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Determinism and Punishment

Imagine that hard determinism is true. Would there be any justification for punishment? Why or why not?

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The concise narrative below discusses determinism and free will as it relates to crime and punishment. I hope this solution helps.

OTA 105878/Xenia Jones

Determinism, Free Will and Punishment

Siegel (2004) defines crime and criminology from a legal perspective as "...crime which involves acts that interfere with the operations of society and the ability of people to function efficiently...." In other words, it is deviant behaviour that becomes criminalized because it has become disruptive and uncontrollable, i.e., informal ways of dealing with it has not resulted to any positive result. But what if the criminal has no control over what he have become - his choices, his persuasions, and his behaviours. What if he lived in a reality where determinism is true?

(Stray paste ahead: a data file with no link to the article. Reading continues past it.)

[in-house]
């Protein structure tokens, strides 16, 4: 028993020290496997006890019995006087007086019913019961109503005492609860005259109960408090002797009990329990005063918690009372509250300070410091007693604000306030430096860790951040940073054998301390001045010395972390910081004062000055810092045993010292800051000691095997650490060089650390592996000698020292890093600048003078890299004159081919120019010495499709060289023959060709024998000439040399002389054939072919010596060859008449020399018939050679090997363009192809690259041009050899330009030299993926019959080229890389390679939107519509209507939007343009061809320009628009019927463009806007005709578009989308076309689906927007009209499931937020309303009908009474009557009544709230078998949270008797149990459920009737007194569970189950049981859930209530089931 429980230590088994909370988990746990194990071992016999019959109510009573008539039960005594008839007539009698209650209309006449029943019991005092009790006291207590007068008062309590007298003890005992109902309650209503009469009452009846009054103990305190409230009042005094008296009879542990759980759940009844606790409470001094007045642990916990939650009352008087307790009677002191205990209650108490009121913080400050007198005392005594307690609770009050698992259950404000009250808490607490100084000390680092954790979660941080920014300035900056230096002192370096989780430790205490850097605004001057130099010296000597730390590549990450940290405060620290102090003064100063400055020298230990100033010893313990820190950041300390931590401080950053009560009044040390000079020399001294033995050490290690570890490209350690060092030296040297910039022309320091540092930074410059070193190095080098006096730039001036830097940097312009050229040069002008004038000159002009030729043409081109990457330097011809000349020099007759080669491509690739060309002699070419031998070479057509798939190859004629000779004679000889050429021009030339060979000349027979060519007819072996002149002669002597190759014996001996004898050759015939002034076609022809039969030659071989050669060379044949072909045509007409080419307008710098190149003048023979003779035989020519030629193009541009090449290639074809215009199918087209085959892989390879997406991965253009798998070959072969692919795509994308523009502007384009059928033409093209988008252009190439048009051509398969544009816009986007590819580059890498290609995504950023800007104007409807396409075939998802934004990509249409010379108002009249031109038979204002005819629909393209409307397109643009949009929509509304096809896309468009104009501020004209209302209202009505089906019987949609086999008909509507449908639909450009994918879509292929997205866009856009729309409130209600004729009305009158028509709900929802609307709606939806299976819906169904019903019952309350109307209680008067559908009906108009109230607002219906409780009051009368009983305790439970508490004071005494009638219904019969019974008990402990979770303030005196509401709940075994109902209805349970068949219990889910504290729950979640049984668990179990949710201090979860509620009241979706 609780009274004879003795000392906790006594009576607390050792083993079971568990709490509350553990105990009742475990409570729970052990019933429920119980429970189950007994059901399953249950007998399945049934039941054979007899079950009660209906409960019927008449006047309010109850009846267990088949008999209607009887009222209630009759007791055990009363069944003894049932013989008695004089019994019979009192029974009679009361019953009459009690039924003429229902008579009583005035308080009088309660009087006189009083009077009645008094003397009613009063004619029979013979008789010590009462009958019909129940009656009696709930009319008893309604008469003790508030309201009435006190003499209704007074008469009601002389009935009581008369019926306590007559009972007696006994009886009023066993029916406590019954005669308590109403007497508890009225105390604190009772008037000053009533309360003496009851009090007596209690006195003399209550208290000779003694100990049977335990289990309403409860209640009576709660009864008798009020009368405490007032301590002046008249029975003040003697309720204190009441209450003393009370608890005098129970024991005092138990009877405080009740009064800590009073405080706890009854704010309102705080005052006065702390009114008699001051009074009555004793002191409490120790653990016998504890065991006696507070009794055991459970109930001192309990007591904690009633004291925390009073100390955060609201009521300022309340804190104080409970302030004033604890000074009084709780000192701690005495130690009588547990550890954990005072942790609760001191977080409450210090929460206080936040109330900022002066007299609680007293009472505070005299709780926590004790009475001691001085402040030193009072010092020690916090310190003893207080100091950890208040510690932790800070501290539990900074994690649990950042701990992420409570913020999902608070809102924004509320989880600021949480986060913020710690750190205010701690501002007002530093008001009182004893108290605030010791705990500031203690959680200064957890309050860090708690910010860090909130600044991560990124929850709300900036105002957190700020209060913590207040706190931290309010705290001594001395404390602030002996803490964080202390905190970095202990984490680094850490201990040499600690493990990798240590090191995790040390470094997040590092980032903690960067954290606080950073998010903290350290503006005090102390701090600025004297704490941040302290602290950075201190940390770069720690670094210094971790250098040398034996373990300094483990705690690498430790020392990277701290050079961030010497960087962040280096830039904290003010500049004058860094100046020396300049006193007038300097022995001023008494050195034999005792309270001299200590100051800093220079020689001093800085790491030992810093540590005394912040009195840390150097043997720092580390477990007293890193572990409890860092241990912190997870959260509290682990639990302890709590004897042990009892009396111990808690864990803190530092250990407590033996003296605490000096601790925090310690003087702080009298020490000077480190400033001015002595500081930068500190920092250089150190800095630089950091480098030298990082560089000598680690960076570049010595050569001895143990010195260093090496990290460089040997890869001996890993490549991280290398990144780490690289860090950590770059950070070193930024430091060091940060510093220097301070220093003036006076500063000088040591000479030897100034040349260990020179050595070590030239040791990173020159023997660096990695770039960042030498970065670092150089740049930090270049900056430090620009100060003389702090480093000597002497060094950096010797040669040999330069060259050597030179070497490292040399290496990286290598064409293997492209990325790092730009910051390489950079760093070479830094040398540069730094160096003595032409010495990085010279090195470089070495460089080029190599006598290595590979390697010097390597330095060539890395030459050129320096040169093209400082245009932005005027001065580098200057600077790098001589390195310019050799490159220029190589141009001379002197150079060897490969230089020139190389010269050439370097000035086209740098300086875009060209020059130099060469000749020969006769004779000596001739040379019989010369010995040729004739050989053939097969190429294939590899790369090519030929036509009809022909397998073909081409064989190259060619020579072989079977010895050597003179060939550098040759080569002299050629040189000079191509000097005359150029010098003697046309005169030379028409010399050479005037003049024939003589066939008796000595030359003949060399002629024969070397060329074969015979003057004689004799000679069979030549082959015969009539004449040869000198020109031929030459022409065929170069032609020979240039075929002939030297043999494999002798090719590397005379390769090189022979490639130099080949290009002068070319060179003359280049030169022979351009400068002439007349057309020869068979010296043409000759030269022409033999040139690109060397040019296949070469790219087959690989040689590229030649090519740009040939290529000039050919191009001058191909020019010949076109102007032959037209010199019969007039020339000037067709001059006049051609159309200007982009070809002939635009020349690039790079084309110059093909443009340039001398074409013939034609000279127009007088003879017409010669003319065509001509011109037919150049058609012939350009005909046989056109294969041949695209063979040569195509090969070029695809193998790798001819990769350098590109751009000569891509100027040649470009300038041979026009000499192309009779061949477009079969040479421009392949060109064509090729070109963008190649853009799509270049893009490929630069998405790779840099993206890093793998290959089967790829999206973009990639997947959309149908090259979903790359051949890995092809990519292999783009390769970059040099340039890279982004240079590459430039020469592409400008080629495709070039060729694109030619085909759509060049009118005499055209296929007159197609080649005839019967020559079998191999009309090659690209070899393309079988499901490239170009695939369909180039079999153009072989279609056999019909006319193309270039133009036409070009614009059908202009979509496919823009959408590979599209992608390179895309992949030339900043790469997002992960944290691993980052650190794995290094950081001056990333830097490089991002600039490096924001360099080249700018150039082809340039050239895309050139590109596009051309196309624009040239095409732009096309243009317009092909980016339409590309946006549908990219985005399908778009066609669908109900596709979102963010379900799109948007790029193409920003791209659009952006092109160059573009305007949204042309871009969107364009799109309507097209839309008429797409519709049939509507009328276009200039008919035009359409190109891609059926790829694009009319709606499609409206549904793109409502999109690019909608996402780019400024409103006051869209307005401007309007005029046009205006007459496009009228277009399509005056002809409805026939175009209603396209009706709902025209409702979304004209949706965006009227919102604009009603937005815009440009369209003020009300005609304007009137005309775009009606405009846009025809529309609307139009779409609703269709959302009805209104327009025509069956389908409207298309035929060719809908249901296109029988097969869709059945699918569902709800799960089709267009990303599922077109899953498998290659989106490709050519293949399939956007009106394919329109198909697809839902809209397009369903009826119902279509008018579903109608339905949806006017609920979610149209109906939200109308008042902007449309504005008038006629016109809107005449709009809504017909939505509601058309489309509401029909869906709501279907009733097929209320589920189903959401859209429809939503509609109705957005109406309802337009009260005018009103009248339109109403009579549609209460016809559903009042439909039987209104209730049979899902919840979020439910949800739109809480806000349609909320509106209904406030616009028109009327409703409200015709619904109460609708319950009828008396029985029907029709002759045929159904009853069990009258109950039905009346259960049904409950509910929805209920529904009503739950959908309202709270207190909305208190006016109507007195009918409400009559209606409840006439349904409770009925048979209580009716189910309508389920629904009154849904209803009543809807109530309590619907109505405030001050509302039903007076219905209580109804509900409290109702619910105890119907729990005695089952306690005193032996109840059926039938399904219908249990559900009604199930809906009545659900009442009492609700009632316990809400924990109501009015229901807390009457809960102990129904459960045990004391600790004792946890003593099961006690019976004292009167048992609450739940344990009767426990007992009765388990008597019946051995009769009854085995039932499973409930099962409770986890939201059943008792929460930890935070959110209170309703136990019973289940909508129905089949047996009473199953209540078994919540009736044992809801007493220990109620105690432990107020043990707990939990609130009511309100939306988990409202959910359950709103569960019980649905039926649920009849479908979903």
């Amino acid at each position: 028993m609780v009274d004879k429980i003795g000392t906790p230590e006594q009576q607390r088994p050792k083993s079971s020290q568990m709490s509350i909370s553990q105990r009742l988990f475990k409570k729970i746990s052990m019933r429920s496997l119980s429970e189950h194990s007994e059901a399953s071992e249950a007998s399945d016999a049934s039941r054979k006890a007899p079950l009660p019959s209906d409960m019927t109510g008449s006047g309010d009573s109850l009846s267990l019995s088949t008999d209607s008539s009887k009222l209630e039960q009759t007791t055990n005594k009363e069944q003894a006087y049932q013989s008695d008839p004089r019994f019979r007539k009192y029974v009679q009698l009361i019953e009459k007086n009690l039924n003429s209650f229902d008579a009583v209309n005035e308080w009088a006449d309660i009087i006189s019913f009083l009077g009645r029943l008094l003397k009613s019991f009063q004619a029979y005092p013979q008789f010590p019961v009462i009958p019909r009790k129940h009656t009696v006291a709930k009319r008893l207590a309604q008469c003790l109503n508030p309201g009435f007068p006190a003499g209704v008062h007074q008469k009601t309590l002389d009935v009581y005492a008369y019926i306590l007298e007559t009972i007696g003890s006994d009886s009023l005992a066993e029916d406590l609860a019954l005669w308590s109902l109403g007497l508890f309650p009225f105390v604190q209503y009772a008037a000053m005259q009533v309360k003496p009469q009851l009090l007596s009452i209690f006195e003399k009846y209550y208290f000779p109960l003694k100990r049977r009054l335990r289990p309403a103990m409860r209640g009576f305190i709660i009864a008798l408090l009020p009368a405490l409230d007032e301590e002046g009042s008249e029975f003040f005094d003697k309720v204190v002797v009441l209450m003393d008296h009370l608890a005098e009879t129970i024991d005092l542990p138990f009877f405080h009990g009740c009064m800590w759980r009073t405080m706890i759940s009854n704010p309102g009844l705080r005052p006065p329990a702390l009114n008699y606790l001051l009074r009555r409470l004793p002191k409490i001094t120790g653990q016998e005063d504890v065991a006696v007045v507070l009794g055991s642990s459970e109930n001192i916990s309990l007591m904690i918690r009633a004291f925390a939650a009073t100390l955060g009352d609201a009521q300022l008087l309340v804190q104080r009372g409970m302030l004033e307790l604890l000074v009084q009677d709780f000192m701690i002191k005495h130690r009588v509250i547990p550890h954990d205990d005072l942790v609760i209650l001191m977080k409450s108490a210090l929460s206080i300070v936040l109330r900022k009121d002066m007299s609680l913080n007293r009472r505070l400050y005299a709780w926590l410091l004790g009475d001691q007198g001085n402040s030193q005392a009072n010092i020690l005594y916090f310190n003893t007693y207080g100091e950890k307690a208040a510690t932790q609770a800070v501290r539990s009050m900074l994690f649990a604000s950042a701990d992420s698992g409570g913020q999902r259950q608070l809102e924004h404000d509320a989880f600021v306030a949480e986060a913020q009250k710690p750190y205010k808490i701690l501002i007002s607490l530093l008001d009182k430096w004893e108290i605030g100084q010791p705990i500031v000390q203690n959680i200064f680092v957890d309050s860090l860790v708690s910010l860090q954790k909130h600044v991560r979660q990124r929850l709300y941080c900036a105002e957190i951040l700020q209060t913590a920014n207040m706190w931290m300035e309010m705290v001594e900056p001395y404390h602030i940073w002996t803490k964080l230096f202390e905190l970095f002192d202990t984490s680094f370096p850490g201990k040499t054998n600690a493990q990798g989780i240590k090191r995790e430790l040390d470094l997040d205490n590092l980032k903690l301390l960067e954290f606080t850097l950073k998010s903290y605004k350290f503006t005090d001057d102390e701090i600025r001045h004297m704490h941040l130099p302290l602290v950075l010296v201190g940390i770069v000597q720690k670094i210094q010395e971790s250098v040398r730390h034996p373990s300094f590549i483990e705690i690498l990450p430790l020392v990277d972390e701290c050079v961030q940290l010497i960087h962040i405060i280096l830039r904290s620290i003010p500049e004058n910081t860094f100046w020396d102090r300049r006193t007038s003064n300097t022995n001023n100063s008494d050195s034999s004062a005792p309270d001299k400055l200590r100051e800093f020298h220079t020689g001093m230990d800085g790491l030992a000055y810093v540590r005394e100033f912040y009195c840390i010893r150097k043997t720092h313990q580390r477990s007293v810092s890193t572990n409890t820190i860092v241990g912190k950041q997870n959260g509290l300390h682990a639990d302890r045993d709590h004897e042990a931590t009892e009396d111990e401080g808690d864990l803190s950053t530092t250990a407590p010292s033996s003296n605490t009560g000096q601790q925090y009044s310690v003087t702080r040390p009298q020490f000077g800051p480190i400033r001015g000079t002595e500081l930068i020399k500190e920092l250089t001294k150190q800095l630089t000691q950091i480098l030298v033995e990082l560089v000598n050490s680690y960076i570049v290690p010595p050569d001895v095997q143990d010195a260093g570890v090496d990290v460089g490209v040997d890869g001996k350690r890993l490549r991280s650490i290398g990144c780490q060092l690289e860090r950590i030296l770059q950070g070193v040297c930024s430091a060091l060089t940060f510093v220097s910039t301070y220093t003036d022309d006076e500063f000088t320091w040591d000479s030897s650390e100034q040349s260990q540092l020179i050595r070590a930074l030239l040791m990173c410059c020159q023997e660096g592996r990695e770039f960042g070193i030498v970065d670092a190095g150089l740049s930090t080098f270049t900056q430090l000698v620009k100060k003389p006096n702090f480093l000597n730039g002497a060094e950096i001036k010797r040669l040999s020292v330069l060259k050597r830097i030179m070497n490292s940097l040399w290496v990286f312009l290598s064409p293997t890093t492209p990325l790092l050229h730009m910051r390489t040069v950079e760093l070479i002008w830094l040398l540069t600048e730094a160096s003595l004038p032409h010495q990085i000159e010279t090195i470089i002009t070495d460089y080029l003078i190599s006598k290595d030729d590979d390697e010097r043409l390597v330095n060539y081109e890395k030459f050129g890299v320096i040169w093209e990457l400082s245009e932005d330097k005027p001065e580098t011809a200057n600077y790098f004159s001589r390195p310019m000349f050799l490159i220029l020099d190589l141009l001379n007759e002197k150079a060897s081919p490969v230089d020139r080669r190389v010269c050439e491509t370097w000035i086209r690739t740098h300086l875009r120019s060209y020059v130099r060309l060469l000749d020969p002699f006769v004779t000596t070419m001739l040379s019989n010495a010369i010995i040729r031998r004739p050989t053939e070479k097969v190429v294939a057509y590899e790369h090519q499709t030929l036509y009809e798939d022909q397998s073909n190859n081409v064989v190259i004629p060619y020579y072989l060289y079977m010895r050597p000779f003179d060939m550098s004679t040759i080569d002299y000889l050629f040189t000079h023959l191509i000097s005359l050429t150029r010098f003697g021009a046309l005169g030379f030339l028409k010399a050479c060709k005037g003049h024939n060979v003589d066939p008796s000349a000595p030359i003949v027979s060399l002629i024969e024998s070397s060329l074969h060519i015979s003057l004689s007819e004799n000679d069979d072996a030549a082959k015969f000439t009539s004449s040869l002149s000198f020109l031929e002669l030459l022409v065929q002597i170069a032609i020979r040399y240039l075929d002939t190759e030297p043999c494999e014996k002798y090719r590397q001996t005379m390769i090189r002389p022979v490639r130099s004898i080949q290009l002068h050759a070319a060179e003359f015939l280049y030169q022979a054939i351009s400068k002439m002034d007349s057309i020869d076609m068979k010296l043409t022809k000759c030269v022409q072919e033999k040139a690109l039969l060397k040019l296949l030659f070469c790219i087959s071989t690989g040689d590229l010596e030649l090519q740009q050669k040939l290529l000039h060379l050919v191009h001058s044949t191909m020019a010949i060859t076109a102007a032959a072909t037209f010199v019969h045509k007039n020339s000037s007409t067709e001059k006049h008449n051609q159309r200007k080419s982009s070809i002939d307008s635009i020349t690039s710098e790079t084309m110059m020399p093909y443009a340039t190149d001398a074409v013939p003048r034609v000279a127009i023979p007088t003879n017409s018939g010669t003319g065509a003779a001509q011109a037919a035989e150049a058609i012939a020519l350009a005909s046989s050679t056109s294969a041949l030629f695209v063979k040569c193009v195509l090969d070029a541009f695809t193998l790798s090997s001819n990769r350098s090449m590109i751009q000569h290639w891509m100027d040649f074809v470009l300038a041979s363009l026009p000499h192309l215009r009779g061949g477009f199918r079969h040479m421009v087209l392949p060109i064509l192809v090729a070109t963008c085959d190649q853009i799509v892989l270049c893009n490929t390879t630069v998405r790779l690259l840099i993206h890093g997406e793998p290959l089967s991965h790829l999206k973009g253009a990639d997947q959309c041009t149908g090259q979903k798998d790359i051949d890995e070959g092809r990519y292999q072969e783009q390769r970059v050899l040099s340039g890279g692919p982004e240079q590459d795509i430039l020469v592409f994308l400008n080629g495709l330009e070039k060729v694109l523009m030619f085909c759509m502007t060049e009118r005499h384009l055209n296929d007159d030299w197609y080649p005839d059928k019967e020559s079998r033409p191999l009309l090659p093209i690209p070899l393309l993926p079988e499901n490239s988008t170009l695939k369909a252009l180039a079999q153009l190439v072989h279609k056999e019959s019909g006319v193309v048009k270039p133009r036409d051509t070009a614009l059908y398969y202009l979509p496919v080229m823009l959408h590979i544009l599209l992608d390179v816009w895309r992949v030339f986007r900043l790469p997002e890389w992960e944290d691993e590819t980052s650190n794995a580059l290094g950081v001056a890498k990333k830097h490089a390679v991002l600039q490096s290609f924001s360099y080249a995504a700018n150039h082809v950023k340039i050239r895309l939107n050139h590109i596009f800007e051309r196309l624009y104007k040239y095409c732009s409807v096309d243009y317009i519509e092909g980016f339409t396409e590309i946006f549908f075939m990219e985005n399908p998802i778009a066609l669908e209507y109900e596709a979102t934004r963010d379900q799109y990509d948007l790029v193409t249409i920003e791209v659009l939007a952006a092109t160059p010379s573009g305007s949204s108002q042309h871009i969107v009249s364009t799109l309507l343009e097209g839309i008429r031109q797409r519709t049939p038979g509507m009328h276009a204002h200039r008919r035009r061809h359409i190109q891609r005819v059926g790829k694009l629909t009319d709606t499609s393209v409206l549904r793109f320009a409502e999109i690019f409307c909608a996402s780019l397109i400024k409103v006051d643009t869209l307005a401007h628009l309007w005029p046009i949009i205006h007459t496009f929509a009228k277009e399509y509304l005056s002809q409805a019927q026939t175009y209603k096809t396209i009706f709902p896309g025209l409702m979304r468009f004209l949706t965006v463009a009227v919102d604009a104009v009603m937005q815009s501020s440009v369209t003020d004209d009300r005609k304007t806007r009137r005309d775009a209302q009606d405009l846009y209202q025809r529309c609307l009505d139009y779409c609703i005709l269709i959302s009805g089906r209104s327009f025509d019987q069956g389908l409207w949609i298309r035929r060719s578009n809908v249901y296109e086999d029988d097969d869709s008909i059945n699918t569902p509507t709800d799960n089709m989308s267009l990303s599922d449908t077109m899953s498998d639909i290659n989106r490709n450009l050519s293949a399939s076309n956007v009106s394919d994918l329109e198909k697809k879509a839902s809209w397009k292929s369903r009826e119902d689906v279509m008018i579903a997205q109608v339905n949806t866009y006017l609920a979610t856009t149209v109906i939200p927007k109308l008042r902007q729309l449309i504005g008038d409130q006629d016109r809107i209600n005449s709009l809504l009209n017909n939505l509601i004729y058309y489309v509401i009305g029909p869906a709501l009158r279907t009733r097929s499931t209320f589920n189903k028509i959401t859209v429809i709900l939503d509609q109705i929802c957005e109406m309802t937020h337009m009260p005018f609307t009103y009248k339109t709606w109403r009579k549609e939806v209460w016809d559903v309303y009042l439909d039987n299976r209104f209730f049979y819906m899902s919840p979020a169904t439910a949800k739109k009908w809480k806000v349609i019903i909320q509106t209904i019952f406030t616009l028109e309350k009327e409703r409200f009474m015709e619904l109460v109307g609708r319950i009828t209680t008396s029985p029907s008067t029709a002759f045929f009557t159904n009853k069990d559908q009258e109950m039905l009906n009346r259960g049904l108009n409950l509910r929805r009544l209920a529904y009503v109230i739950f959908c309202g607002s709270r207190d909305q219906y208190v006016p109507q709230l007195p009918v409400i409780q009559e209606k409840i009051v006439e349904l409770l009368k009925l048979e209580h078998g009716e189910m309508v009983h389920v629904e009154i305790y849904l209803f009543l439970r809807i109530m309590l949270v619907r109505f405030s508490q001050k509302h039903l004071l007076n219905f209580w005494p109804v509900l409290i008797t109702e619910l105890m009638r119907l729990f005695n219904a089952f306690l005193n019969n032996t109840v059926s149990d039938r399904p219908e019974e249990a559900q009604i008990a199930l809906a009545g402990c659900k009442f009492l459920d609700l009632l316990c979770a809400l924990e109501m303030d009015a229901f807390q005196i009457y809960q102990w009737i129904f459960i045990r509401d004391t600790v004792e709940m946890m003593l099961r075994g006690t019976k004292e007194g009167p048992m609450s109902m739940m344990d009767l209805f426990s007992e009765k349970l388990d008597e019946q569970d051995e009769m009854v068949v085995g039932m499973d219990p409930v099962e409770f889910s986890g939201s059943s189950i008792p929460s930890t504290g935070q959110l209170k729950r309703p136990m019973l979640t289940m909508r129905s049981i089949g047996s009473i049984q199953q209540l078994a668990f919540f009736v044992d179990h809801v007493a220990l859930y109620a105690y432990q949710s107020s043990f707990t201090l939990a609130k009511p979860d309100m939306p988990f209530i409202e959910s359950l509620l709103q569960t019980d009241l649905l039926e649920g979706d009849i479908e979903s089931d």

'Free Will' is a term that we refer to when we rational a choice of actions in the manner by which we conduct our lives. While it can be a simplistic explanation for individual choices, it also implies religious, ethical & scientific grounds to our actions whether or not we consciously acknowledge it during the fact. Debate rages on to this day whether or not 'free will' is what it actually connotes to us linguistically - is it a total freedom of choice or is it determined and caused. If such is the case is it really 'free' as we imply it to be? Can freedom coexist with something that is already determined? Determinism per se holds that ever event, every human behaviour ...

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The solution, a concise essay on determinism, free will and punishment as it relates to justice, cause and the law is written in APA-format. References are provided and sources cited. A word version of the solution is attached for easy printing.